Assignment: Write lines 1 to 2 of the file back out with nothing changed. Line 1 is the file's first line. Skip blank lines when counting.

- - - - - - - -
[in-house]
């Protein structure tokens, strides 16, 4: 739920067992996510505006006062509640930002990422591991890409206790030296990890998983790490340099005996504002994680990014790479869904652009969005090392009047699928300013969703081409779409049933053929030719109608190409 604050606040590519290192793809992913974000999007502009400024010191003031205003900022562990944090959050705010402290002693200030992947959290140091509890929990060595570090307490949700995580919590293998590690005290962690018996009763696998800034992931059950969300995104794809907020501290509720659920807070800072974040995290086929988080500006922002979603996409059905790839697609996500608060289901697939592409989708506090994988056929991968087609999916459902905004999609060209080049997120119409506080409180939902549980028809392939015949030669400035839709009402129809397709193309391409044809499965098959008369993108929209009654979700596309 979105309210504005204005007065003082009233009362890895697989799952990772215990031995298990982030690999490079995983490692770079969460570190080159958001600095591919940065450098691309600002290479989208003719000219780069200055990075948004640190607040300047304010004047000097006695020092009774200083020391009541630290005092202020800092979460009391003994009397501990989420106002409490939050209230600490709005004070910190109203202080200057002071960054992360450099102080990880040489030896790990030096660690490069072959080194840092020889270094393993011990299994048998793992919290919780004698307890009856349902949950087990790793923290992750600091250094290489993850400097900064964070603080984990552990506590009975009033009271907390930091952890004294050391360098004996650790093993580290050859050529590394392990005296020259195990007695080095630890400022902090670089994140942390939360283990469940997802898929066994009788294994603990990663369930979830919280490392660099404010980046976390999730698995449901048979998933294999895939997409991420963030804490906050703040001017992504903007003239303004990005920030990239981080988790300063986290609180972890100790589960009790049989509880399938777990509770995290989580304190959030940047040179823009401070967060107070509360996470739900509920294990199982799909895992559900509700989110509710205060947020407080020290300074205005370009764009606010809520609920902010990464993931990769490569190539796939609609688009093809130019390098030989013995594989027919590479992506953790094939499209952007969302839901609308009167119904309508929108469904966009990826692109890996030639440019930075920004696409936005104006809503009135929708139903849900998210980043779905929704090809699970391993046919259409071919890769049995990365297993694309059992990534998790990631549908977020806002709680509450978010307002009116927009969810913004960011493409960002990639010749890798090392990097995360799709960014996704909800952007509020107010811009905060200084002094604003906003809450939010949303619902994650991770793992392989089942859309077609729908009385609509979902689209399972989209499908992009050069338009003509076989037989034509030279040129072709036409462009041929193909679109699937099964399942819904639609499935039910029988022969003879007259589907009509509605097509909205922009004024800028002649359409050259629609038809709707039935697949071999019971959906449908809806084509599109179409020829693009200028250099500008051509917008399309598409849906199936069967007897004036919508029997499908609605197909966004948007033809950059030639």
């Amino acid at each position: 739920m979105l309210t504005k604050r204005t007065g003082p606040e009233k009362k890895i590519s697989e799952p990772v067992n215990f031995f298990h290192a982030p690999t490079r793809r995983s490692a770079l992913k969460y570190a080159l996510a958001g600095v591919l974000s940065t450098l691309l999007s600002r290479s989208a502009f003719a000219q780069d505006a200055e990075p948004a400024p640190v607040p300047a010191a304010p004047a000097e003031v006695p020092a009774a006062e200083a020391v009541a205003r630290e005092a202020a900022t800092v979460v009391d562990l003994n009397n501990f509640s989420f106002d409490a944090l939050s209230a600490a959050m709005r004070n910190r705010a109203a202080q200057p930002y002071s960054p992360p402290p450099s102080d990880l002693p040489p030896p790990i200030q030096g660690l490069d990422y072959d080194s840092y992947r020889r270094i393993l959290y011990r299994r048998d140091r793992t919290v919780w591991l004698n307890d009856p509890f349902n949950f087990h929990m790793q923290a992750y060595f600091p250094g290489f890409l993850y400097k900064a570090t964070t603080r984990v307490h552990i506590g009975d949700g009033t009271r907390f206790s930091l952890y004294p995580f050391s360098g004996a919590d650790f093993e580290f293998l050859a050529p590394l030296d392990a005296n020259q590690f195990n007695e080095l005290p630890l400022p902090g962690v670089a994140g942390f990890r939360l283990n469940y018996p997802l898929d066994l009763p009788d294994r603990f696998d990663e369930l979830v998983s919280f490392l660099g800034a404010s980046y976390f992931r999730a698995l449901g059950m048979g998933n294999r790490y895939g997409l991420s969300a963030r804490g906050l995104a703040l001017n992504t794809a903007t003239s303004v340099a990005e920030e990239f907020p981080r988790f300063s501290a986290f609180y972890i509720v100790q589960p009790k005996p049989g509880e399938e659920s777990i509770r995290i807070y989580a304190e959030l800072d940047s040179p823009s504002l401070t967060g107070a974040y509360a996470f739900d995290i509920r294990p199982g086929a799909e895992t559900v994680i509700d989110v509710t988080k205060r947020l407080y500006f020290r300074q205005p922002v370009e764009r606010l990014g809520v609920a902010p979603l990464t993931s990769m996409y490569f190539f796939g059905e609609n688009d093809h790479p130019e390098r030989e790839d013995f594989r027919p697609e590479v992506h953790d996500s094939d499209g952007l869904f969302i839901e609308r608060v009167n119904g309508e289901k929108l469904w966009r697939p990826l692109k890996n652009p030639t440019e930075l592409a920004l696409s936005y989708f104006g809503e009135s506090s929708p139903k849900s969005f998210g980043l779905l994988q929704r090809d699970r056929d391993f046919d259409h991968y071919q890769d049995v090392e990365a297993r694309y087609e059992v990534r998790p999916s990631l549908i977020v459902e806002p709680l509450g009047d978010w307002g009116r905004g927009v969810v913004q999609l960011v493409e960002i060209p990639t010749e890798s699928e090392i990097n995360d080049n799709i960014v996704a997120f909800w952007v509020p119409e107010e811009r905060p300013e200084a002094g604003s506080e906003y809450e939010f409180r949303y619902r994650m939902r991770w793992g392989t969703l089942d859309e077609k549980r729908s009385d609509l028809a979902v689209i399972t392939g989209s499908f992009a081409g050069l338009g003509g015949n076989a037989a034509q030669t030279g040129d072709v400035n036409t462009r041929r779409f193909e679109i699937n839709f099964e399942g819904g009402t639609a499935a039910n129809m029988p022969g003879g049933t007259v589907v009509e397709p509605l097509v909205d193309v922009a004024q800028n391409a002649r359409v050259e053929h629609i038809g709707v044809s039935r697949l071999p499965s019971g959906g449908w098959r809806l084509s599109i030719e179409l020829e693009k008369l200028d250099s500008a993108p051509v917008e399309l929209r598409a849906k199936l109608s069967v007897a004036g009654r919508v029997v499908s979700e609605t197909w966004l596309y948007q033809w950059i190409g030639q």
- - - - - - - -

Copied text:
[in-house]
């Protein structure tokens, strides 16, 4: 739920067992996510505006006062509640930002990422591991890409206790030296990890998983790490340099005996504002994680990014790479869904652009969005090392009047699928300013969703081409779409049933053929030719109608190409 604050606040590519290192793809992913974000999007502009400024010191003031205003900022562990944090959050705010402290002693200030992947959290140091509890929990060595570090307490949700995580919590293998590690005290962690018996009763696998800034992931059950969300995104794809907020501290509720659920807070800072974040995290086929988080500006922002979603996409059905790839697609996500608060289901697939592409989708506090994988056929991968087609999916459902905004999609060209080049997120119409506080409180939902549980028809392939015949030669400035839709009402129809397709193309391409044809499965098959008369993108929209009654979700596309 979105309210504005204005007065003082009233009362890895697989799952990772215990031995298990982030690999490079995983490692770079969460570190080159958001600095591919940065450098691309600002290479989208003719000219780069200055990075948004640190607040300047304010004047000097006695020092009774200083020391009541630290005092202020800092979460009391003994009397501990989420106002409490939050209230600490709005004070910190109203202080200057002071960054992360450099102080990880040489030896790990030096660690490069072959080194840092020889270094393993011990299994048998793992919290919780004698307890009856349902949950087990790793923290992750600091250094290489993850400097900064964070603080984990552990506590009975009033009271907390930091952890004294050391360098004996650790093993580290050859050529590394392990005296020259195990007695080095630890400022902090670089994140942390939360283990469940997802898929066994009788294994603990990663369930979830919280490392660099404010980046976390999730698995449901048979998933294999895939997409991420963030804490906050703040001017992504903007003239303004990005920030990239981080988790300063986290609180972890100790589960009790049989509880399938777990509770995290989580304190959030940047040179823009401070967060107070509360996470739900509920294990199982799909895992559900509700989110509710205060947020407080020290300074205005370009764009606010809520609920902010990464993931990769490569190539796939609609688009093809130019390098030989013995594989027919590479992506953790094939499209952007969302839901609308009167119904309508929108469904966009990826692109890996030639440019930075920004696409936005104006809503009135929708139903849900998210980043779905929704090809699970391993046919259409071919890769049995990365297993694309059992990534998790990631549908977020806002709680509450978010307002009116927009969810913004960011493409960002990639010749890798090392990097995360799709960014996704909800952007509020107010811009905060200084002094604003906003809450939010949303619902994650991770793992392989089942859309077609729908009385609509979902689209399972989209499908992009050069338009003509076989037989034509030279040129072709036409462009041929193909679109699937099964399942819904639609499935039910029988022969003879007259589907009509509605097509909205922009004024800028002649359409050259629609038809709707039935697949071999019971959906449908809806084509599109179409020829693009200028250099500008051509917008399309598409849906199936069967007897004036919508029997499908609605197909966004948007033809950059030639």